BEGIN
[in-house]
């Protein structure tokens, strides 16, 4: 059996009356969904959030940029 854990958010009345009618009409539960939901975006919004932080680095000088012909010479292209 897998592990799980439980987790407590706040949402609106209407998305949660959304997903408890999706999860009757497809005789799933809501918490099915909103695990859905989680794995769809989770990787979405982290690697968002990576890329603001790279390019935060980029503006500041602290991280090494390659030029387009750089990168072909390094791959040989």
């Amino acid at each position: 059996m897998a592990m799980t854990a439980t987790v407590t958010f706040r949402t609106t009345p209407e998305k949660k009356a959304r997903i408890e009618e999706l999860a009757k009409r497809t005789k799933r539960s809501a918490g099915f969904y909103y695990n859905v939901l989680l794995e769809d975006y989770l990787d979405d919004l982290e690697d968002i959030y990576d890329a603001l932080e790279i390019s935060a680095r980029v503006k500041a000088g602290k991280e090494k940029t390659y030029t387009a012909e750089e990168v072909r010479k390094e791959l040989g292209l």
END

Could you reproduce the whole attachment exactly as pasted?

[in-house]
């Protein structure tokens, strides 16, 4: 059996009356969904959030940029 854990958010009345009618009409539960939901975006919004932080680095000088012909010479292209 897998592990799980439980987790407590706040949402609106209407998305949660959304997903408890999706999860009757497809005789799933809501918490099915909103695990859905989680794995769809989770990787979405982290690697968002990576890329603001790279390019935060980029503006500041602290991280090494390659030029387009750089990168072909390094791959040989």
């Amino acid at each position: 059996m897998a592990m799980t854990a439980t987790v407590t958010f706040r949402t609106t009345p209407e998305k949660k009356a959304r997903i408890e009618e999706l999860a009757k009409r497809t005789k799933r539960s809501a918490g099915f969904y909103y695990n859905v939901l989680l794995e769809d975006y989770l990787d979405d919004l982290e690697d968002i959030y990576d890329a603001l932080e790279i390019s935060a680095r980029v503006k500041a000088g602290k991280e090494k940029t390659y030029t387009a012909e750089e990168v072909r010479k390094e791959l040989g292209l």